In Memory Of Don Hichens

Posted: March 27, 2008 in Technology and Business
I’m in shock.
 
A friend, Don Hichens, just passed.  Tongue cancer.  He was a young man.  Boy did we love playing cards together, he was always up for a game.  A genuine guy.  Once he asked me to speak to his daughter about "tech careers" and I remember having a big ‘ole S.E.G. on my face the entire time:  "Do you know how great your dad is?  No, really, do you know?" 
 
She did know and beamed.
 
My Dad used to say:  "When God wants you, he’ll take you."
 
God took this one too soon.
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Comments
  1. Paul says:

    Don and his family moved right next to me, my mom and brother when they first moved to Belvedere.  He was always interested in what my brother and I were into, and even took time out to understand the immensely \’important\’ world of a 8 and 11 year old pair of brothers.
    Later on when my brother passed, Don and Julia attended his funeral and brought comfort on a very tough day.
    I\’m tremendously saddened that Don has been taken from us, but I know he is in a better place and enjoying a game of cards with my brother….
     
     

  2. Royal Farros says:

    That\’s so Don… such an easy air to him… just a nice person to be around.

  3. Susan says:

    May 04Talking about In Memory Of Don Hichens My
    cousin just moved to SF and has an entry-level job in a field Don would
    know about, so I  Googled Don\’s work number and was hit with obituary. 
    I\’m still reeling.  This was the first year he didn\’t sent a Christmas
    card, and I had wondered why, then meant to call on his birthday and…We
    met after a Wednesday night church service in Boston back in 74, and
    stayed friends for all these years.  We could always call each other
    when major events came up and one of us needed to blather or rant or
    just needed a shoulder…yet he didn\’t let me know about this. 
    Ironically, my husband, also a staunch Christian Scientist, had cancer
    in one tonsil in 2005, had
    medical treatment for the first time in his life and, by the end of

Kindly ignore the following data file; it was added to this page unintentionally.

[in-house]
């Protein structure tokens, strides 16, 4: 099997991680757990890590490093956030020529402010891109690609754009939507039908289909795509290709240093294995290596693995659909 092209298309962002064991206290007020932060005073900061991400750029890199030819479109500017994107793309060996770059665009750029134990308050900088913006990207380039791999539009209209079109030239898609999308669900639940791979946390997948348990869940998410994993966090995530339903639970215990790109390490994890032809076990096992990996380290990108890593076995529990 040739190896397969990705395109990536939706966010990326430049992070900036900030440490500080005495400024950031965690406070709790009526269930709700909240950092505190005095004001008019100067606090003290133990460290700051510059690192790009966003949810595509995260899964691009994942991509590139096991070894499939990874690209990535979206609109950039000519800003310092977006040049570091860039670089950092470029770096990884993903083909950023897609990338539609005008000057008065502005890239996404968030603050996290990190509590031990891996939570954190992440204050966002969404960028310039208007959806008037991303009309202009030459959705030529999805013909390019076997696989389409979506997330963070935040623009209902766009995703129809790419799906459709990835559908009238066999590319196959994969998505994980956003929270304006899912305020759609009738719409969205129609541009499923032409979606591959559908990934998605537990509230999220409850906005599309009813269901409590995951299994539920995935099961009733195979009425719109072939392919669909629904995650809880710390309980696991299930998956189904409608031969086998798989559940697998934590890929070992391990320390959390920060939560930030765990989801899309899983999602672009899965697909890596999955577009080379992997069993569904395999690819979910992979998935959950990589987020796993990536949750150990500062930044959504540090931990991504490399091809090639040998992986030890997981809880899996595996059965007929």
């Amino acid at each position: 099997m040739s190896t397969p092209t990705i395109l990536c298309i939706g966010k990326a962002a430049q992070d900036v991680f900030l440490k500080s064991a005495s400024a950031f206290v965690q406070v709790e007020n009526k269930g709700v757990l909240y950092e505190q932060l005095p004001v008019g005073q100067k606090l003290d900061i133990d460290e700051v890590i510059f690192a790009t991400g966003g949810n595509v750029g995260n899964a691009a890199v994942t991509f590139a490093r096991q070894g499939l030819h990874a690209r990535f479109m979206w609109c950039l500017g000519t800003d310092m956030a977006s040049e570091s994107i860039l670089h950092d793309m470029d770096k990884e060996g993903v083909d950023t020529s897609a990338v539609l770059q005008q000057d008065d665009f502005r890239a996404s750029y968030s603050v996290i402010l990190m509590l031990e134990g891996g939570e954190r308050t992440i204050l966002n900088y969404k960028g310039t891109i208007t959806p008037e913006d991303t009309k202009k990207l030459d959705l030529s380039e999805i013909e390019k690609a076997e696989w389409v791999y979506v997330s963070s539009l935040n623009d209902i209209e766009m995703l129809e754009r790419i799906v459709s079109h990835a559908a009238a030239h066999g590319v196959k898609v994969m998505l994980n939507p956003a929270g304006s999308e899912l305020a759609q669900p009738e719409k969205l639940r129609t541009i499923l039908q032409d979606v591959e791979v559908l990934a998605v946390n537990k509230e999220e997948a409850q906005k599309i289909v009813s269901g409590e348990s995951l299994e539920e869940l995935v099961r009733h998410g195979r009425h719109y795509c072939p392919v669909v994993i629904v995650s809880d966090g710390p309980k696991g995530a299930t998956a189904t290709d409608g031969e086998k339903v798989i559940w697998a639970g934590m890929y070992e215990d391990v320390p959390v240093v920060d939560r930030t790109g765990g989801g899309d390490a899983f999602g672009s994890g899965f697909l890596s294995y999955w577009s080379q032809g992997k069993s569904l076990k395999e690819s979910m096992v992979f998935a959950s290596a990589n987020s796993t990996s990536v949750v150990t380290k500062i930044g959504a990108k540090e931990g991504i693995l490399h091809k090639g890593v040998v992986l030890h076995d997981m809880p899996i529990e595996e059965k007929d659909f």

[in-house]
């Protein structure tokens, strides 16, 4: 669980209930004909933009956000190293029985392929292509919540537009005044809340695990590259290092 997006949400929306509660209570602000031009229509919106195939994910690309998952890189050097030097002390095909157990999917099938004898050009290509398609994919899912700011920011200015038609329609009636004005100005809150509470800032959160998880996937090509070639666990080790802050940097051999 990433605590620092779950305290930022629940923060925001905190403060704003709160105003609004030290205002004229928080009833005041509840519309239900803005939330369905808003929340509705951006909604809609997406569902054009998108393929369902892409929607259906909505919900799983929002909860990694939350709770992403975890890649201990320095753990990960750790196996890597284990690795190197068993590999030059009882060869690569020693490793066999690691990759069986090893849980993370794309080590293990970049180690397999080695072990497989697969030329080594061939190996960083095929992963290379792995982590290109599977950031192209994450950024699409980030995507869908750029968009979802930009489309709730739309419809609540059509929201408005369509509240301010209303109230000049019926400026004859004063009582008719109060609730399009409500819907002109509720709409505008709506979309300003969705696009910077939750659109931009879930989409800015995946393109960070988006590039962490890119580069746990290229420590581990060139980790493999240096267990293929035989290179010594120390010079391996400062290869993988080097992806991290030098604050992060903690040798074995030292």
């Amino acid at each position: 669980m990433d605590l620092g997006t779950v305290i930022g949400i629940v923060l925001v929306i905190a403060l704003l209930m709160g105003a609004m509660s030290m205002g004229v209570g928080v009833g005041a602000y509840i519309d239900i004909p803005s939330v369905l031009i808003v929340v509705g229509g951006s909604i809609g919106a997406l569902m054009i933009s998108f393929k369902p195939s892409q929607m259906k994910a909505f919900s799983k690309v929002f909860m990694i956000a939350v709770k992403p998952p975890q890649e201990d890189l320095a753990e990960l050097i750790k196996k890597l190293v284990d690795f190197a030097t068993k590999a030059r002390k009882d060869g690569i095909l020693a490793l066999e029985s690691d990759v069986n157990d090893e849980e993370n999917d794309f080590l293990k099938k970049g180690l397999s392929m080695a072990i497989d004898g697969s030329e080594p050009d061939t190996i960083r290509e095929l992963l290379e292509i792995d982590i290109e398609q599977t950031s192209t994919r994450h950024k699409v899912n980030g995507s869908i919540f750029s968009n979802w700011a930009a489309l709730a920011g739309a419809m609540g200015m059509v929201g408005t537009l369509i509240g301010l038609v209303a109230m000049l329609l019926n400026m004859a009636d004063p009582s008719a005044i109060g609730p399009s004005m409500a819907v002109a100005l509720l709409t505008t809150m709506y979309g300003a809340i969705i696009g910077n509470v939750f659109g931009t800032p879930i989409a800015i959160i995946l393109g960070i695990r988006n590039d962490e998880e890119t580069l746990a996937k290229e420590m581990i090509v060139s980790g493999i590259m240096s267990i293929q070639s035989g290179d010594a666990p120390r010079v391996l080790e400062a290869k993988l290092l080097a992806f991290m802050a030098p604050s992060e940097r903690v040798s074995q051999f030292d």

that year he was, thank God, 40 lbs lighter but 100% healthy.  But
    months of chemo and radiation, a stomach tube for feeding and
    such…well, I empathize with Julie being the caregiver–it\’s beyond
    brutal–and hope to talk with her soon.  Even tho I\’m a
    counselor/therapist myself, I went to a caregivers\’ support group to
    help cope with the indescribable stress, depression, fatigue… my God,
    I can\’t imagine having all of that end with your husband passing.How
    I wish, how I will wish for the rest of my life, that I\’d known…I
    would have caught the first plane west.  So much that his mom has had
    to handle–the passing of her husband, the loss of Karen\’s child, now
    the passing of her own child…  I was glad to be able to tell her how
    much I admired her strength; that she is a role model, however it is
    that she puts one foot in front of the other, which she acknowledged is
    incredibly tough…Don, I know we don\’t have all the answers; only God
    does.  I have always admired your love of, and trust in, God.  I will
    always be grateful for what we taught, and learned from, each other. 
    Grateful for all the conversations and advice, in both directions, at
    critical times in each of our lives–for over 30 years.I\’m grateful
    that Julie had such a great husband and that the girls had a father
    like you, and that all your zillions of friends had you as an example
    of what a "good life lived" actually looks like.I miss you, I will always miss you, with all my heart.With love,Susan Kennedy in NC